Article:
As everything becomes connected to the Net, everything becomes vulnerable to remote access...even if it's of a malicious or destructive nature: Witness, the smart toilet hack.
Cybersecurity outfit Trustwave released an alert the other day for the Satis automatic toilet from Inax, a smart toilet that's outfitted with the sorts of sanitary bells and whistles that are more commonly known in Japan. The toilet can be controlled by a user's smartphone via a Bluetooth connection, and it's this point of access that's open to malicious hackers.
The Satis hardware's Bluetooth port is hard coded in the app and the toilet unit with the access PIN code "0000." That means anyone could observe the stray signals from a Satis unit within the range of a typical Bluetooth connection, download the "My Satis" app for their Android device and then pair it with the toilet. That would give them direct access to functions like flushing, turning on and off the bidet or air-blow systems or open and close the lid.
Silly as this sounds, if a toilet suddenly began flapping its lid up and down or making noises in the middle of the night the unexpecting user could have a shock and worry about the causes. It's not beyond the pale to imagine that repeated events like this could cause distress and possible costs when the user attempts to get the unit "fixed." But there's a more disturbing exploit in this case—repeated flushing of the cistern could actually end up with the toilet's owner facing a large water services bill, perhaps even a painfully large one if the flushing happens for a long undetected period.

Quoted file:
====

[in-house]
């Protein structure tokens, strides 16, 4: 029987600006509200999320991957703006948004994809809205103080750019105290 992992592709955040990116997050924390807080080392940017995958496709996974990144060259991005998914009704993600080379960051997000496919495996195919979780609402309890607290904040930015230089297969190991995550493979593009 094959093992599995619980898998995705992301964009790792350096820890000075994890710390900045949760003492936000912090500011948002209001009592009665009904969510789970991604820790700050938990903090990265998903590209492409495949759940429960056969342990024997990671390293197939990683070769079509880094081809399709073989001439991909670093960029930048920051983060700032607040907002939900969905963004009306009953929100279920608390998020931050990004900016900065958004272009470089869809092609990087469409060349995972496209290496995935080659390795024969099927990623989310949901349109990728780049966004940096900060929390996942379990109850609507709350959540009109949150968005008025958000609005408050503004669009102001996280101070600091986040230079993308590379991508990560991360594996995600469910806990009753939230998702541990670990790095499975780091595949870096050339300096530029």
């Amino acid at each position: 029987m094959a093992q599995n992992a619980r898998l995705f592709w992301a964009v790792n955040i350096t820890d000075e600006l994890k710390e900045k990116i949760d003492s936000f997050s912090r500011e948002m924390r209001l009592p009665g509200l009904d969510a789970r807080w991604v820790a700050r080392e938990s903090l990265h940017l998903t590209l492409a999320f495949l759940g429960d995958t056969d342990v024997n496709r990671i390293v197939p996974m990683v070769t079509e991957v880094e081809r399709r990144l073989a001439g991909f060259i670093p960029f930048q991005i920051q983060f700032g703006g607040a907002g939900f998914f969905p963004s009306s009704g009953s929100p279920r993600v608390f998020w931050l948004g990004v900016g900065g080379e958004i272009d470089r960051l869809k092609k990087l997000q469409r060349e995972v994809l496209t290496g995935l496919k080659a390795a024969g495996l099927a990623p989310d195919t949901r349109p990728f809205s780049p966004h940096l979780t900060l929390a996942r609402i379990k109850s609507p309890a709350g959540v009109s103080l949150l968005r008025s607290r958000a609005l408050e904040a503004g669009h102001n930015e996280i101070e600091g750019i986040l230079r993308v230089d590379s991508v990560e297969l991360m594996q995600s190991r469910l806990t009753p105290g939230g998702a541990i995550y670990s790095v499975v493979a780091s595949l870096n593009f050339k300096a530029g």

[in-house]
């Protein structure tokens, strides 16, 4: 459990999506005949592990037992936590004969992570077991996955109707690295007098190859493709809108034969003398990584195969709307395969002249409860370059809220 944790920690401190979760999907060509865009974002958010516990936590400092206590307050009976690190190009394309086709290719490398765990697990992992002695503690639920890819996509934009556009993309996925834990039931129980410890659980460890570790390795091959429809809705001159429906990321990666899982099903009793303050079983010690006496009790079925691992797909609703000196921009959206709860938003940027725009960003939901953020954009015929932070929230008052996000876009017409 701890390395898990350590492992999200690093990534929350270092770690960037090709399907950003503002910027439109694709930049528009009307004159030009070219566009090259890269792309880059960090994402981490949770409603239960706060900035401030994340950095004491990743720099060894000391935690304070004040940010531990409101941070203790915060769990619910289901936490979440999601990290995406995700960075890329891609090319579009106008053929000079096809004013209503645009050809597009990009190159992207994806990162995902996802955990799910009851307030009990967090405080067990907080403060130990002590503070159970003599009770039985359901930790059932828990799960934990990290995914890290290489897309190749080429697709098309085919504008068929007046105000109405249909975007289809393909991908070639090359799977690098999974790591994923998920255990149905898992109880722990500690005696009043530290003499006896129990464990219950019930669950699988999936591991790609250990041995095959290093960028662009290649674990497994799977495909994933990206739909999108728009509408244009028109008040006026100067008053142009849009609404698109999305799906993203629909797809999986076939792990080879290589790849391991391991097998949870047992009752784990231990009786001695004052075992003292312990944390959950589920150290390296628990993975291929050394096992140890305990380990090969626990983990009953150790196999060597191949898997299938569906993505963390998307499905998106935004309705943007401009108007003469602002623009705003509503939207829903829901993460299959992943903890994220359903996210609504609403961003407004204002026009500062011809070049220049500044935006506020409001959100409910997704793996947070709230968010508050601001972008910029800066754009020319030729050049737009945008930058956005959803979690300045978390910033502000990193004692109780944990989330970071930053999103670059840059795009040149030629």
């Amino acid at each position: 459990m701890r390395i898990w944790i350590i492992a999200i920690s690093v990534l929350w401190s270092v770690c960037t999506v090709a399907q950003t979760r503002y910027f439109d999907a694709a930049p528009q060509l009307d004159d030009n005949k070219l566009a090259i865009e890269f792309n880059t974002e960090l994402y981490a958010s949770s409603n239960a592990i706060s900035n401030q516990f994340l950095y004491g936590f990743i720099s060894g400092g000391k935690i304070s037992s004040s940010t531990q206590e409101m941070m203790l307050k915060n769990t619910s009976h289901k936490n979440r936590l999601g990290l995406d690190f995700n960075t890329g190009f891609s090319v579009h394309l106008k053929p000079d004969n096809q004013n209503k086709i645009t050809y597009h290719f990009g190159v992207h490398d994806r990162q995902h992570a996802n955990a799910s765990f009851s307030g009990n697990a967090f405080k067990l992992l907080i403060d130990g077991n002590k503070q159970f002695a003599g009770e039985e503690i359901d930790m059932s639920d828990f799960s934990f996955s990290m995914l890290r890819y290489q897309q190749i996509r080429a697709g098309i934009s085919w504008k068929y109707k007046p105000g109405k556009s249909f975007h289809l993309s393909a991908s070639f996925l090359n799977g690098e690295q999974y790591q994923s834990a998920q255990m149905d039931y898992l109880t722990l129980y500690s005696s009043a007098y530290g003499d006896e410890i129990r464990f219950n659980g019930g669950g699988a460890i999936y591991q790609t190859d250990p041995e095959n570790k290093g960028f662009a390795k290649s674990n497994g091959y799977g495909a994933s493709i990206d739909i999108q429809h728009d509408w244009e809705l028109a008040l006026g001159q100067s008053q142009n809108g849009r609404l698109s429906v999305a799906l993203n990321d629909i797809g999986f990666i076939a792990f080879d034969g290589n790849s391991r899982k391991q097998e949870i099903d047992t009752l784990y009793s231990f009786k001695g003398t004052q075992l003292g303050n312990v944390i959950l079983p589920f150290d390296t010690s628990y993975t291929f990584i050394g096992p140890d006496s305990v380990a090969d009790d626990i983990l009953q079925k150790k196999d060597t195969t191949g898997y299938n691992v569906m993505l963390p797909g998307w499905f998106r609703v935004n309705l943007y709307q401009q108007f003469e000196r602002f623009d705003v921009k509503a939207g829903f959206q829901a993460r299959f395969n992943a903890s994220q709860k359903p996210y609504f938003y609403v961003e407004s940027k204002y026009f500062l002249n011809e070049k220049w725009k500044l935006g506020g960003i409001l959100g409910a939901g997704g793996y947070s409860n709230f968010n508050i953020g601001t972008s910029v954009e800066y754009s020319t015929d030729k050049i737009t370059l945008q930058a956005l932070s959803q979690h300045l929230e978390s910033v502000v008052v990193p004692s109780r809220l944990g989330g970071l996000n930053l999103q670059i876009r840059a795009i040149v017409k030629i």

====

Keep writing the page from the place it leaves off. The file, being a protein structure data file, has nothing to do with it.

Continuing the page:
Though in this case the exploit requires local access to the device, and we know that access is king, the hack nevertheless demonstrates that as more and more of our devices get connected to the Net they become vulnerable. An overly-flushed toilet could simply be a surprise and cost the users a few extra dollars, but the same could not be said for every household device.
We're increasingly used to headlines such as "Big company X hacked, user data may have been accessed," followed by some handwringing about identity theft or stolen credit cards and so on. These headlines are a consequence of the fact that today pretty much every company uses the Net in its processes somehow, and that there are real benefits (or possibly just really malicious fun) for those who hack into them. But fresh news of successful hacking of cars is a whole different kettle of fish. It reminds us with the Internet of things slowly bursting into existence around the world, it's inevitable that hacking is going to blossom simultaneously. Everything may soon be hackable.
At the Def Con conference this week Charlie Miller and Chris Valasek are going to be showing their work in the form of a 100-page white paper that documents the successful hacking of a Toyota Prius and a Ford Escape—research that was carried out beneficently and with government research cash. The pair have managed to interfere with a Prius's systems to make it brake when traveling at 80 miles an hour, affect its steering or causing the engine to accelerate. The Escape hacks included disabling the brakes at low speeds, meaning the driver would have to stop the car by other means.